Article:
by Jonathan L’Ecuyer
March 4, 2010
BOSTON — They came to the Statehouse not to shoot a movie, but to try to save tax credits in Massachusetts.
The Massachusetts Production Coalition (MPC) and hundreds of representatives from film-related businesses and organizations throughout the state — including an Essex selectman — were at the Statehouse yesterday, testifying to the Joint Committee on Revenue that, if a new House bill is passed, it would damage the “burgeoning Massachusetts film industry.”
The committee was hearing a bill sponsored by Rep. Steven D’Amico that would revert the film tax credit back to the original 2006 level, which had a $7 million cap per production and would exclude anyone whose salary tops $1 million from being eligible.
Gov. Deval Patrick has proposed to cap the tax credits at a much higher $50 million a year.
Among those testifying against the bill was Essex Selectman Ray Randall.
“It is likely, if we were to calculate it, that hundreds of thousands of dollars were brought into the town of Essex because of the spending on the movie ‘Grown Ups’ last summer,” Randall said. “When I walked into the Building Center in town one day and asked the clerk there, ‘Have the guys from the movie company come up here?’ he said, ‘They’re here every day, and they spend and they spend and they spend. It has made all the difference in our business, because it looked like it was going to be a very, very slow summer.'”
Beyond spending in local businesses, Randall noted, the producers paid Essex $150,000 to rent out Centennial Grove for the summer. The production also paid for a number of events that would have taken place at the Grove.
“So that $150,000 becomes $250,000,” Randall said. “In addition, they renovated the town’s cottage at Centennial Grove. If the town had had to do that, it would have cost us $80,000. Now you’re up to $325,000, directly to the town.
“Gentlemen, I am happy to tell you that $150,000 of that money went right into Essex’ Stabilization Fund, where it remains until we need it to meet some critical need,” he added.
Randall explained that Essex has avoided overrides of tax-limiting Proposition 21/2 for at least the last four years, and selectmen hope to be able to continue that trend next year.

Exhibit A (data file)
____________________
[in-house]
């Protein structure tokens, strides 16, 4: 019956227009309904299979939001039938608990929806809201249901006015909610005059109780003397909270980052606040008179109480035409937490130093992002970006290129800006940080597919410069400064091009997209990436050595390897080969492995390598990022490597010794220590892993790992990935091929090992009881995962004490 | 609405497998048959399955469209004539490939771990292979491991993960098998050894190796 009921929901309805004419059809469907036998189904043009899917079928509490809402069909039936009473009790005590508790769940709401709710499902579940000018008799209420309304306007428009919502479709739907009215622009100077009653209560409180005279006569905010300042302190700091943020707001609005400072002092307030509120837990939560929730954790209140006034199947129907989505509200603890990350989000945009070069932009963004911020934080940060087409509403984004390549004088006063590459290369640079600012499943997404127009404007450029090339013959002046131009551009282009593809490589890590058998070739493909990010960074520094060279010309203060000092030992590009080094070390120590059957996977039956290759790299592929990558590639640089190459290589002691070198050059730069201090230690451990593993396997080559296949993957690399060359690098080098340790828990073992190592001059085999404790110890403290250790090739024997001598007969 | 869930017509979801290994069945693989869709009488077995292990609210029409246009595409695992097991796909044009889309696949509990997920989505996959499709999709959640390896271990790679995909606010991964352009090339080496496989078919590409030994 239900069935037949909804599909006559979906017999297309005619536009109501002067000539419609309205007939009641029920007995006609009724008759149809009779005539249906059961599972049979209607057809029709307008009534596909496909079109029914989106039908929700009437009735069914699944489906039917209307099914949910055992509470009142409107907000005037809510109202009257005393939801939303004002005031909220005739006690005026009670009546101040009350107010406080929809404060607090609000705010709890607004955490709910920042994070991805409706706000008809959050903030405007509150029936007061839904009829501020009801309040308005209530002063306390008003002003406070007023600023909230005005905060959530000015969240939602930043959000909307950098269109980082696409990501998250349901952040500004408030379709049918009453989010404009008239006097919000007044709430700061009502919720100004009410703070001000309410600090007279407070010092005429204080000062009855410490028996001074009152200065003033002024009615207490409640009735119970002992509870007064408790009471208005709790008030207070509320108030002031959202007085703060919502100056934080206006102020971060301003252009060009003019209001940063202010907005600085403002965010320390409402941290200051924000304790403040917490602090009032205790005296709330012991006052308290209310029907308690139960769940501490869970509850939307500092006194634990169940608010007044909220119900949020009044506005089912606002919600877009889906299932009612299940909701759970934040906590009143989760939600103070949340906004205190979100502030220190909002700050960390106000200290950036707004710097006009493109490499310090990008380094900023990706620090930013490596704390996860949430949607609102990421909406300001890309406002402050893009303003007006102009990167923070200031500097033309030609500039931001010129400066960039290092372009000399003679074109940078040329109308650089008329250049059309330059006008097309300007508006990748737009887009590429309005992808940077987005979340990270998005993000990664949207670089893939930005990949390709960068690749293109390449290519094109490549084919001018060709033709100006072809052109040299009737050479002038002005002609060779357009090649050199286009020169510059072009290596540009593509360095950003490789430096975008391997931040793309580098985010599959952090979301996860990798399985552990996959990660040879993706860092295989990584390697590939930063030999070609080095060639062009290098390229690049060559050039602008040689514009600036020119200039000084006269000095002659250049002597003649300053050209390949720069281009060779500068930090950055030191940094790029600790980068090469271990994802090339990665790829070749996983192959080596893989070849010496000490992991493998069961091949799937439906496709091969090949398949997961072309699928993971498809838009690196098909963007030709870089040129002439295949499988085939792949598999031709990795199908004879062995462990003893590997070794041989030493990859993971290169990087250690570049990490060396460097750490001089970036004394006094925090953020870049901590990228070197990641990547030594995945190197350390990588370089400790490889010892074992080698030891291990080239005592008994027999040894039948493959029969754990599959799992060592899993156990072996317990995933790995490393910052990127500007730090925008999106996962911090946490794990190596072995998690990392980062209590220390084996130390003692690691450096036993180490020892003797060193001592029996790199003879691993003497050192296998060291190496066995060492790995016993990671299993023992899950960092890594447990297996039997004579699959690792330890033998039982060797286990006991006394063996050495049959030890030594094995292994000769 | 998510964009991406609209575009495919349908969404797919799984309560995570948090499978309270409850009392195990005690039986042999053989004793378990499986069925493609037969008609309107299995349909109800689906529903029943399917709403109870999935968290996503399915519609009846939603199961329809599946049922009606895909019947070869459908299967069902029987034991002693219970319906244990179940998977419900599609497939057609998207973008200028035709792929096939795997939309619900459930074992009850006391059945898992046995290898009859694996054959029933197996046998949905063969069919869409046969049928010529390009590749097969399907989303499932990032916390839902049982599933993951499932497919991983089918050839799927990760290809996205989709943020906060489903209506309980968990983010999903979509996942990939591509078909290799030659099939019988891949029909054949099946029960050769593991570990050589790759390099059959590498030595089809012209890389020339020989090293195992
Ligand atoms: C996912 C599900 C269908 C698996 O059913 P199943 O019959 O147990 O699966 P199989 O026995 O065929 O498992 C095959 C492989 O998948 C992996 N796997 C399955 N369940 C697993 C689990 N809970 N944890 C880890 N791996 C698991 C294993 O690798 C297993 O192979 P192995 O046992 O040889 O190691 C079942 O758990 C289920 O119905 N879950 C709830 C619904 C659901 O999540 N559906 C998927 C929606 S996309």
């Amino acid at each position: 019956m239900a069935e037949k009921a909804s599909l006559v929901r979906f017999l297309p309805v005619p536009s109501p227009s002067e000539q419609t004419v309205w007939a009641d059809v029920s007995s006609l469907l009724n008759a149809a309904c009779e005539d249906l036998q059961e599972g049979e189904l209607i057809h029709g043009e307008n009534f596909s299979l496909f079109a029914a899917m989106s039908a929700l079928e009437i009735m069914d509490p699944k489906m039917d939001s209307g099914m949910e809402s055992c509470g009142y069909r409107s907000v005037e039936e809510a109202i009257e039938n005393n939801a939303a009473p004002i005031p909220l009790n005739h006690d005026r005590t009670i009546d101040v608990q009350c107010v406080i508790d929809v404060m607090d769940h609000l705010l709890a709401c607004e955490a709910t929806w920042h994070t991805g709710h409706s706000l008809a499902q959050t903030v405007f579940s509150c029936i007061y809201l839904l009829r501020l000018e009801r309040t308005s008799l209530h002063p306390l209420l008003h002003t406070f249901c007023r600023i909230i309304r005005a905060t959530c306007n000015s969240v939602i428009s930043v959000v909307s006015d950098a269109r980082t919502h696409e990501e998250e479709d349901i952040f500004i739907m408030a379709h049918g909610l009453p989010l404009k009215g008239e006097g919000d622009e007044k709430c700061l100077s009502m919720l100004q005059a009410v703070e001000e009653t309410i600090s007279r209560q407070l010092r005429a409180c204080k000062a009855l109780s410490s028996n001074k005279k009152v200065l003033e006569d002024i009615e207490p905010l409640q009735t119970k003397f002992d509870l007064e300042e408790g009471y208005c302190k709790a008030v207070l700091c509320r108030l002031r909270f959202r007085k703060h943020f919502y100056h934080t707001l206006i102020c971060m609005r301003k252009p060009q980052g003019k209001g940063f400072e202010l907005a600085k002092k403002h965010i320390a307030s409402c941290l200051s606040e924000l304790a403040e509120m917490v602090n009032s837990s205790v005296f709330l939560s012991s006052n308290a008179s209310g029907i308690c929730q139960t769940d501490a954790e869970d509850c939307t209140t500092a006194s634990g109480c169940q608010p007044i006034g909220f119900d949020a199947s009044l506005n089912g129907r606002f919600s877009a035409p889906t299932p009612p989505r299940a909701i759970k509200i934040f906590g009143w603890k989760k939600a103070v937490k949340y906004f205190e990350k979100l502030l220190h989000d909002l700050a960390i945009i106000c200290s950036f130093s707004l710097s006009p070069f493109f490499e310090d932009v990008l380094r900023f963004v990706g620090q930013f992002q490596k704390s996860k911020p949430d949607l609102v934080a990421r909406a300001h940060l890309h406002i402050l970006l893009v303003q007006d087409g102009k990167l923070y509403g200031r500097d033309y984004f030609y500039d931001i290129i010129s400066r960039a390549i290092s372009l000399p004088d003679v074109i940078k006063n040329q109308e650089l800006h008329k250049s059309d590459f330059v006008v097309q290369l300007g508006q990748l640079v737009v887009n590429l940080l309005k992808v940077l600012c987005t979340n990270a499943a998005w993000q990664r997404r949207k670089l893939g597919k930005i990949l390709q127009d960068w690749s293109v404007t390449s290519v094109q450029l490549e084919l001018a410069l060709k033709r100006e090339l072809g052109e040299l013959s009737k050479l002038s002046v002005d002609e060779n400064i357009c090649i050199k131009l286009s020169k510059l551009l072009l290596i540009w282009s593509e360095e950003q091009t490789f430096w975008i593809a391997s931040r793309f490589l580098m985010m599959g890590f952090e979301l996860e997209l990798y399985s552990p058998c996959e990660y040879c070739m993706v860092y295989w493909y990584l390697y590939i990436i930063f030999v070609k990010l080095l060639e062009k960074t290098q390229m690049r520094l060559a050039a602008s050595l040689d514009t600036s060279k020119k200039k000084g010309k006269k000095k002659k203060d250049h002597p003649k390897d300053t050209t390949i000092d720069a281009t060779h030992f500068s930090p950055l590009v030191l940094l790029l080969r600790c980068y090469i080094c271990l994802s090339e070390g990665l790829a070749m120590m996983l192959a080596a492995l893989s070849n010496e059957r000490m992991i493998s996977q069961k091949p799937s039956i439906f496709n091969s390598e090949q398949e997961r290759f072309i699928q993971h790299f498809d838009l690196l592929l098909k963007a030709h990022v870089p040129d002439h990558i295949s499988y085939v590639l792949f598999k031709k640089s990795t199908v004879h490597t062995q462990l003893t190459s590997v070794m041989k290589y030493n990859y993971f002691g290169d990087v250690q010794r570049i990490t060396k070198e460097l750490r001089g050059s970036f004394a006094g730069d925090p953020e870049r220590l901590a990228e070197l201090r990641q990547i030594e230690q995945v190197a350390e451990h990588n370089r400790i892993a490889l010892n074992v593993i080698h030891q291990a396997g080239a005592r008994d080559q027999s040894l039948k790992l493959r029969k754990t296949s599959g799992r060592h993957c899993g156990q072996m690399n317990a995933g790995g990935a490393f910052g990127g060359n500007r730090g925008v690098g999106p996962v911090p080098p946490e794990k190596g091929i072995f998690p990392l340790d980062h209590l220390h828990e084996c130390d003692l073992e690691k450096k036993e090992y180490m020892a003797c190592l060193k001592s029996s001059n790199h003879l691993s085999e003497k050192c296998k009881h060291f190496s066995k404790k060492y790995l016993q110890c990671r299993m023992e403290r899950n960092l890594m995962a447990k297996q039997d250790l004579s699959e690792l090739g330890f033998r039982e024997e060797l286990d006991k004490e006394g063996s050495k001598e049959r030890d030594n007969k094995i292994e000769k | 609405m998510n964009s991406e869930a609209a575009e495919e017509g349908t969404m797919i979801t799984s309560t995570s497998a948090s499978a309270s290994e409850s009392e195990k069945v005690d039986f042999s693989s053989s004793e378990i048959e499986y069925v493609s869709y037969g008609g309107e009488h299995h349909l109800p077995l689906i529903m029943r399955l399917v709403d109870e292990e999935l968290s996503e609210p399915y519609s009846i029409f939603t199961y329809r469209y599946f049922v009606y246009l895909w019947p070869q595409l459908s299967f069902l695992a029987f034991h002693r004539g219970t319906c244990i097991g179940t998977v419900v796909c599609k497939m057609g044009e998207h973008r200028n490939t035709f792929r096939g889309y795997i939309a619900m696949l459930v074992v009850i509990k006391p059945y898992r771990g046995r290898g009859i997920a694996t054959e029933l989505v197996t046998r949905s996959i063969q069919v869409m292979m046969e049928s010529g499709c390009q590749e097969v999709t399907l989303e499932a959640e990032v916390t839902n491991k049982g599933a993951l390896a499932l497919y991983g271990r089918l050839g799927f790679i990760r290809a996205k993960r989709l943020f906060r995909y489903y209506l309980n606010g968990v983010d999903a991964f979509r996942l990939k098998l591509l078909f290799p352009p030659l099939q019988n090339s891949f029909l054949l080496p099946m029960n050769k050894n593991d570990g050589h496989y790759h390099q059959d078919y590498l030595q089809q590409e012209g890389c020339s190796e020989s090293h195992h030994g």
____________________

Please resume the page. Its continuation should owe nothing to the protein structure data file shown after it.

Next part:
Estimates from the town’s business community have said the film pumped some $1 million into Essex’ economy, alone.
“To avoid increasing taxes on the backs of our residents is increasingly important,” Randall said. “So this is a gift to Essex to have this movie done here. With this kind of return, we welcome the film industry back to Essex any time, with open arms.”
The MPC estimates that a rollback to 2006 levels would cut local production spending by 80 percent, sending that production spending, together with the jobs and new businesses it creates in Massachusetts, elsewhere.
“Since its inception, the film credit has worked magnificently, and in precisely the way in which it was intended,” said Joe Maiella, president of the MPC. “Tax credits are supposed to create economic activity, and this one has generated $1.07 billion in its first four years, according to the state Department of Revenue. That is an unparalleled success.”
However, D’Amico, a Seekonk Democrat, argues that the cash-strapped state shouldn’t be offering big tax giveaways to help subsidize the film industry.
An independent study by the University of Massachusetts Boston of the total additional impact on the economy that the film sector has created points out that every new dollar of direct production spending in the state generates an additional 95 cents in indirect and induced spending.
The same study also reported that employment in film and television production has increased in Massachusetts during a period when total state employment has been on the decline.
Material from the Associated Press was used in this report by staff writer Jonathan L’Ecuyer, who can be reached at 978-283-7000, x3451 or email@example.com.